Report concedes Foreign Office tsunami response errors

The Foreign Office has welcomed a report by the National Audit Office (NOA) on Consular Services, but has admitted that mistakes were made in the emergency response to the 2004 Indian Ocean tsunami.

The 36 call handlers at a UK emergency hotline number based at the Metropolitan Police centre in Hendon were swamped by 11,000 call per hour at the peak period. Based on incorrect initial information an emergency response team was sent to Sri Lanka, instead of Thailand where the only medical support with the consular team there was a doctor, a nurse and a retired counsellor who were all volunteers. It took two weeks to correct this mistake and send the emergency teams to the right area.

However, the efforts of the Foreign Office staff were broadly praised as they had struggled to deal with the demands of people seeking information about relatives and police conducting missing persons enquiries.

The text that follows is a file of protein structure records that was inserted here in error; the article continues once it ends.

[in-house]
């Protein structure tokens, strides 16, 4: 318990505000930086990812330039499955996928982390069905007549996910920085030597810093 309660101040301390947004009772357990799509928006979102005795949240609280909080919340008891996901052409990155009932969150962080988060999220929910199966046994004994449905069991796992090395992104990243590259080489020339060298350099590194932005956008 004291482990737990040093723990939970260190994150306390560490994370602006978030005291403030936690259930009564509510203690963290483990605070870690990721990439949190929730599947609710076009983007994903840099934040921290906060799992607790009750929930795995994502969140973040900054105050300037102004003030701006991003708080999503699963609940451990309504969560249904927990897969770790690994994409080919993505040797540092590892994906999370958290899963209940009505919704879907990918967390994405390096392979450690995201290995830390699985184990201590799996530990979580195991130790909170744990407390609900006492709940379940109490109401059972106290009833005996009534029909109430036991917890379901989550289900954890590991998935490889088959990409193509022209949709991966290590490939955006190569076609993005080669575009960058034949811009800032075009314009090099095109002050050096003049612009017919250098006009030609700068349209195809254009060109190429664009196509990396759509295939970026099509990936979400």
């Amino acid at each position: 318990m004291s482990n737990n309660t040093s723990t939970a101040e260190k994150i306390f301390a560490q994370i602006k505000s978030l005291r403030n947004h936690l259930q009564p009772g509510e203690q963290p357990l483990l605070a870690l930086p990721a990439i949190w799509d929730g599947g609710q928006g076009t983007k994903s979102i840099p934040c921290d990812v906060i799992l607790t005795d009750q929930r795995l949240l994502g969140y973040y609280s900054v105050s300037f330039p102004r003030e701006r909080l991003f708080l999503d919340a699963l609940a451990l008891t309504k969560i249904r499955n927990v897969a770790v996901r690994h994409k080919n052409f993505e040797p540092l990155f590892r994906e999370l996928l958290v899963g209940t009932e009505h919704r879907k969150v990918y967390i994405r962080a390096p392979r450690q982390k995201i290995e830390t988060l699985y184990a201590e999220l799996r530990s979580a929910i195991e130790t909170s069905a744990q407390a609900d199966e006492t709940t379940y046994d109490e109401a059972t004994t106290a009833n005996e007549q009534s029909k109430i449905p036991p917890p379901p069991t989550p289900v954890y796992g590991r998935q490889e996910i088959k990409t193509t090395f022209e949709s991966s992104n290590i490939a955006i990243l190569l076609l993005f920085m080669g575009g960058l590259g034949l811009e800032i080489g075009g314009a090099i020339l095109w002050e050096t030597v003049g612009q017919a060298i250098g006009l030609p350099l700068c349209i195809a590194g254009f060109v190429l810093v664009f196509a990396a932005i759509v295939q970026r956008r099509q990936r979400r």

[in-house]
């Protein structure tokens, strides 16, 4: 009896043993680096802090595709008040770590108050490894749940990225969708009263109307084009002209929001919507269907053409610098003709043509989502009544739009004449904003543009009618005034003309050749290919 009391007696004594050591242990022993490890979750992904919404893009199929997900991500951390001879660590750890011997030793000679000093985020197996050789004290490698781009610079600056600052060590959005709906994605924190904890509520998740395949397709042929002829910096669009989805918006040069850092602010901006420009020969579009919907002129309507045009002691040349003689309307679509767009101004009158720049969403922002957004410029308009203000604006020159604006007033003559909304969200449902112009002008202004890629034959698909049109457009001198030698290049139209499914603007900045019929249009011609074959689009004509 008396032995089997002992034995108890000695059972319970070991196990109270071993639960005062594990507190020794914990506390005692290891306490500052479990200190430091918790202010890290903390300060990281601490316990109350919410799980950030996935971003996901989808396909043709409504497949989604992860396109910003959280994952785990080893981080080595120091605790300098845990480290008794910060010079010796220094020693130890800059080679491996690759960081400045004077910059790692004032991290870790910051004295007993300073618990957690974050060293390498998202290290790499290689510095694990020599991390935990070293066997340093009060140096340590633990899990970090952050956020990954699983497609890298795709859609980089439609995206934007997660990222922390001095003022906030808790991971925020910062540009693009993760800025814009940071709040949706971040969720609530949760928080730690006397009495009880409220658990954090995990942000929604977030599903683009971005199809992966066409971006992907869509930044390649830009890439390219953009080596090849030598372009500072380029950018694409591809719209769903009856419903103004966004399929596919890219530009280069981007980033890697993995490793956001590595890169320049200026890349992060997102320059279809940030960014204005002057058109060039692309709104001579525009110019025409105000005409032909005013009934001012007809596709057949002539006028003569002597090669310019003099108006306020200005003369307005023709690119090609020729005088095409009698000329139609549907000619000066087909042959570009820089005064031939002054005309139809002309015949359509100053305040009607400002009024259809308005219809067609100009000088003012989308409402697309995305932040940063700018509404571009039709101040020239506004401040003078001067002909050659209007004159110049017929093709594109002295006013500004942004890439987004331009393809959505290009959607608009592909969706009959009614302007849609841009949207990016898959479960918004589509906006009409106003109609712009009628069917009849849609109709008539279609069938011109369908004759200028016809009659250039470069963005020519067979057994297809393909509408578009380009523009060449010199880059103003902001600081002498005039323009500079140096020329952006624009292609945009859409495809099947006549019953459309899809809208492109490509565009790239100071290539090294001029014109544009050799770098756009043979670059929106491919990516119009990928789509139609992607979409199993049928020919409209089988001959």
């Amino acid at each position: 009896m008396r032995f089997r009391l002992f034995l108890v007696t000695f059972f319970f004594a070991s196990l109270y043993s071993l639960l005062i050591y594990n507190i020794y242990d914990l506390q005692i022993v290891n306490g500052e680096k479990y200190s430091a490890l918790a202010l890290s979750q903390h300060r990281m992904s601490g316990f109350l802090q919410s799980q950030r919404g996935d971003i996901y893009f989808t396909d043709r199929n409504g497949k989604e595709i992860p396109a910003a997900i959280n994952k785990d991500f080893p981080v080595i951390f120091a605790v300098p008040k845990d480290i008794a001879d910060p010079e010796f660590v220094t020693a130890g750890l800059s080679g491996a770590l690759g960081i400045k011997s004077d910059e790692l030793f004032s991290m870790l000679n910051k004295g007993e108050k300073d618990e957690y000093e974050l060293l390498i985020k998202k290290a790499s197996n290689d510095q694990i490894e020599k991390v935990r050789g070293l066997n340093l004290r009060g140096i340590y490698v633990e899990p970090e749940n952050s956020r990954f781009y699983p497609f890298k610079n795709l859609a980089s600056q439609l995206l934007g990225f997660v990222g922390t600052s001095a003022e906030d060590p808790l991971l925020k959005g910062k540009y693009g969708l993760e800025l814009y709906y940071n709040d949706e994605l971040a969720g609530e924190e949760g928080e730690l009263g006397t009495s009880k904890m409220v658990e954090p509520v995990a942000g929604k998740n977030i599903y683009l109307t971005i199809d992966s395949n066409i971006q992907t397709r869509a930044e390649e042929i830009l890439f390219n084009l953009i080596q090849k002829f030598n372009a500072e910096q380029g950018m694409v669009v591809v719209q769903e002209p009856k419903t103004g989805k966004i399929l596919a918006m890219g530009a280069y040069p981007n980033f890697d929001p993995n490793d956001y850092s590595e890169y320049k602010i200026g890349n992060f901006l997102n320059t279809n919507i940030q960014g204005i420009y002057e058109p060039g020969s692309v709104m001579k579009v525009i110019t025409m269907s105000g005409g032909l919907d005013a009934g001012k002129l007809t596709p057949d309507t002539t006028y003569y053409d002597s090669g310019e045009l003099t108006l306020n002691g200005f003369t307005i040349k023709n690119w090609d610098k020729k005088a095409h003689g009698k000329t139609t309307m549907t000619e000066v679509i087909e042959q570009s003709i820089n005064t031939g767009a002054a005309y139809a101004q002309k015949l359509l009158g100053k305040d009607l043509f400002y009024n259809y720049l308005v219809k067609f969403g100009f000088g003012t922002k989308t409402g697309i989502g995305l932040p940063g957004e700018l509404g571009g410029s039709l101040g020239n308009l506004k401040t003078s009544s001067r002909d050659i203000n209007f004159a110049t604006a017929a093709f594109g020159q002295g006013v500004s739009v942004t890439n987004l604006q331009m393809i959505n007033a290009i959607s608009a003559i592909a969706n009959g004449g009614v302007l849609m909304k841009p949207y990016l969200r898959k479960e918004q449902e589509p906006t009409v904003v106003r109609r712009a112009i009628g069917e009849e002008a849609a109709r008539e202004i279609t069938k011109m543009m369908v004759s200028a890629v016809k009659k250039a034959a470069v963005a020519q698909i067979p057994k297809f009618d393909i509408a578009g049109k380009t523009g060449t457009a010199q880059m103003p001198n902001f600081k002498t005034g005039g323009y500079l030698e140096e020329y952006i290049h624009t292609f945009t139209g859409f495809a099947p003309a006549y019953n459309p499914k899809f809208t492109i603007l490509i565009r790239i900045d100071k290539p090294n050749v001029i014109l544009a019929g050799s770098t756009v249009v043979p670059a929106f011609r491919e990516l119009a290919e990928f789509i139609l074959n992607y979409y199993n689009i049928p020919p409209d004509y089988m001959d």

The report concluded that staff had been drafted in with little or no experience and that mistakes had been made in recording vital information by staff working long hours under severe pressure.

Conducted at the Foreign and Commonwealth Office's request, the NAO's review is the first comprehensive, independent assessment for more than a decade of the Government's support for British Nationals abroad.

While the report notes "significant progress" has been made in responding to the challenge of rising demand alongside the growing complexity of cases as people travelling independently to dangerous destinations.

The recommendations also included:
  • better influencing travellers' behaviour, so that more people use the 'high-quality' travel advice to make responsible and realistic decisions about safety abroad, and insure themselves properly;
  • better defining service standards and managing public expectations of what help can be provided;
  • re-examining how passports are provided through Embassies overseas in preparation for the first biometric passports;
  • looking at 'fuller, more rapid emergency responses' to major crises involving British Nationals overseas.
The NAO noted that implementation of many of these recommendations is already "under way".

A survey of Britons affected by the tsunami crisis has been commissioned by the Foreign Office to drawing up a more effective set of response strategies.


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